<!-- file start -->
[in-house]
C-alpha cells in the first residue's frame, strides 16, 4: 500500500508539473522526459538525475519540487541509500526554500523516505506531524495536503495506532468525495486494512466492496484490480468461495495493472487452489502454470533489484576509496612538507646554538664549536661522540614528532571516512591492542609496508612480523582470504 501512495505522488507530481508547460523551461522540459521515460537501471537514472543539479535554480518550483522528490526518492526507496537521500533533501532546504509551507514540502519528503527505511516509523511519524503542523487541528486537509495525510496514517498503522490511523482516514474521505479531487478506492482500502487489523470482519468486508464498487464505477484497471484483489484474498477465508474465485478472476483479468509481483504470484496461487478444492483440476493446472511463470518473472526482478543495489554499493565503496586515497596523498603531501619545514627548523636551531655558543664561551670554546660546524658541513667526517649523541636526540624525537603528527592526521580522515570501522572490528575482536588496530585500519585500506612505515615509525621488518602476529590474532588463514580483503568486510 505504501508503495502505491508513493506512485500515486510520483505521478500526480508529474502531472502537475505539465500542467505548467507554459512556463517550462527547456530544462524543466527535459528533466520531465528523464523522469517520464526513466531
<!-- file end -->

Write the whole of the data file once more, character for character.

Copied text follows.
[in-house]
C-alpha cells in the first residue's frame, strides 16, 4: 500500500508539473522526459538525475519540487541509500526554500523516505506531524495536503495506532468525495486494512466492496484490480468461495495493472487452489502454470533489484576509496612538507646554538664549536661522540614528532571516512591492542609496508612480523582470504 501512495505522488507530481508547460523551461522540459521515460537501471537514472543539479535554480518550483522528490526518492526507496537521500533533501532546504509551507514540502519528503527505511516509523511519524503542523487541528486537509495525510496514517498503522490511523482516514474521505479531487478506492482500502487489523470482519468486508464498487464505477484497471484483489484474498477465508474465485478472476483479468509481483504470484496461487478444492483440476493446472511463470518473472526482478543495489554499493565503496586515497596523498603531501619545514627548523636551531655558543664561551670554546660546524658541513667526517649523541636526540624525537603528527592526521580522515570501522572490528575482536588496530585500519585500506612505515615509525621488518602476529590474532588463514580483503568486510 505504501508503495502505491508513493506512485500515486510520483505521478500526480508529474502531472502537475505539465500542467505548467507554459512556463517550462527547456530544462524543466527535459528533466520531465528523464523522469517520464526513466531